I began this blog in May 2009 following the death of Marcia Powell at Perryville State Prison in Goodyear, Arizona. It is not intended to prescribe the path that leads to freedom from the prison industrial complex.

Rather, these are just my observations in arguably the most racist, fascist, militaristic state in the nation at a critical time in history for a number of intersecting liberation movements. From Indigenous resistance to genocidal practices, to the fight over laws like SB1070 and the ban on Ethnic Studies, Arizona is at the center of many battles for human rights, and thus the struggle for prison abolition as well - for none are free until all are. I retired the blog in APRIL 2013.

Visit me now at Arizona Prison Watch or Survivors of Prison Violence-AZ

Friday, July 23, 2010

The Untapped Resource: NAACP Prison Branches

Got turned onto this by Charlie through the national CURE list-serve, or I wouldn't even have known there were prison branches of the NAACP. Not a lot makes me weep that isn't tragic - this did. I just developed a whole new level of respect for the organization. Congratulations to the prisoners of Branch 4003 of the NAACP - and thank you. Your persistence has no doubt opened the door to new possibilities for others.

NAACP's prison branch in Cameron gets its wish to host conventioneers

On Saturday, 20-some NAACP convention-goers walked through the metal detectors at the maximum security prison in Cameron, Missouri, to participate in a historic event. After years of planning and pleading, prisoners with the NAACP Branch #4003 at the Crossroads Correctional Facility were granted permission to host a seminar at the prison as part of the civil rights group's 101st convention in Kansas City.

Among the attendees: Effie Jones Bowers, a black student who desegregated Hall High School in Little Rock, Arkansas, in 1957. "She has a thousand-watt smile," says Jon Marc Taylor, a Crossroads inmate and Branch #4003's convention and resolutions chairman.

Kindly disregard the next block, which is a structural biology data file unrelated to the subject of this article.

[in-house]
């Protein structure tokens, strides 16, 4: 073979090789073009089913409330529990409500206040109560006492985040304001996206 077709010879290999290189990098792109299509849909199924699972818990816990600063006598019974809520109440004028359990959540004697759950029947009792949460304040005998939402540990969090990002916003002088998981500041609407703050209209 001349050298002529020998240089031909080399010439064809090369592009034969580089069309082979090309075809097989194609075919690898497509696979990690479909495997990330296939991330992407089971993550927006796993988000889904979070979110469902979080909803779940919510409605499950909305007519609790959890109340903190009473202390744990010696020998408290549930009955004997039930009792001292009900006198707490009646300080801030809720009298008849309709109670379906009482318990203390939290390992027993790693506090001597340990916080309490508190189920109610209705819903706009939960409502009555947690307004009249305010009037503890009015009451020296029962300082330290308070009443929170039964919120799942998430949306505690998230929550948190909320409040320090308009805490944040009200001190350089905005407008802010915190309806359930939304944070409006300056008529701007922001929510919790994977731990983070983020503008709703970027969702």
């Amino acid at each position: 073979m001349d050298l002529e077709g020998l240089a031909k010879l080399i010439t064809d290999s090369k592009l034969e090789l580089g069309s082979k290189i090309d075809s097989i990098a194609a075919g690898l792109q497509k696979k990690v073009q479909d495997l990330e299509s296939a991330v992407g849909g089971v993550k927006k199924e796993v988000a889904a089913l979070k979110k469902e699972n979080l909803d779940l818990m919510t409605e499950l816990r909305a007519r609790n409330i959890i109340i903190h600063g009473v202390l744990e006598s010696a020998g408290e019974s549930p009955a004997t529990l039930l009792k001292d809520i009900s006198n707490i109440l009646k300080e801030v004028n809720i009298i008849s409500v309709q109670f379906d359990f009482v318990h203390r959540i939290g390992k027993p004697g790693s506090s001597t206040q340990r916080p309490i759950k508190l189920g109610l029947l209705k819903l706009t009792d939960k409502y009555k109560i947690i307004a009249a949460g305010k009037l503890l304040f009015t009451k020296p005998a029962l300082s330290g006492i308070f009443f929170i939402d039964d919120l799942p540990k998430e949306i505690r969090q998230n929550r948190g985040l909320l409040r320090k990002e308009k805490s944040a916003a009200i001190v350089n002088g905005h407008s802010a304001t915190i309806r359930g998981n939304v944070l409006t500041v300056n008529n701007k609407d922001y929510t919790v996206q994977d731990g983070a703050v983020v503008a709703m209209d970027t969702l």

NAACP Xroads.jpg
The banner reads, "Prison Branches: 'The Untapped Resource?'"

The event "went better than we had ever hoped for," Taylor tells The Pitch. "It was a historic, tremendous program."

Conventioneers showed up at the prison around 8:30 a.m. Saturday, and were treated to a catered lunch between discussion sessions. Topics included the disproportionate number of African-American men incarcerated in U.S. prisons and the challenges that felons face when they're released back into society. When the seminar ended at 3:15 p.m., Taylor says, "The guests didn't want to leave. We almost literally had to push 'em out the door."

Because of space restrictions, only 28 of the 60-some NAACP prison branch members took part in Saturday's events. Factors like seniority in the group helped determine which inmates attended.

Other attendees included Paula Skillicorn, widow of Dennis Skillicorn, a death row inmate who was executed in May 2009; Peter Wagner of the Prison Policy Initiative; the Rev. Elston McCowan, the Missouri NAACP's prison committee chairman; and Niaz Kasravi, the NAACP's national senior program manager for law enforcement accountability.

Taylor expressed gratitude to the leadership of the NAACP and to Larry Denney, Warden at the Crossroads prison, for allowing the session to take place. "We are pleasantly surprised by the level of cooperation and support we've received, and we really hope this is a great example of where we can go forward in the future with programs," Taylor says.

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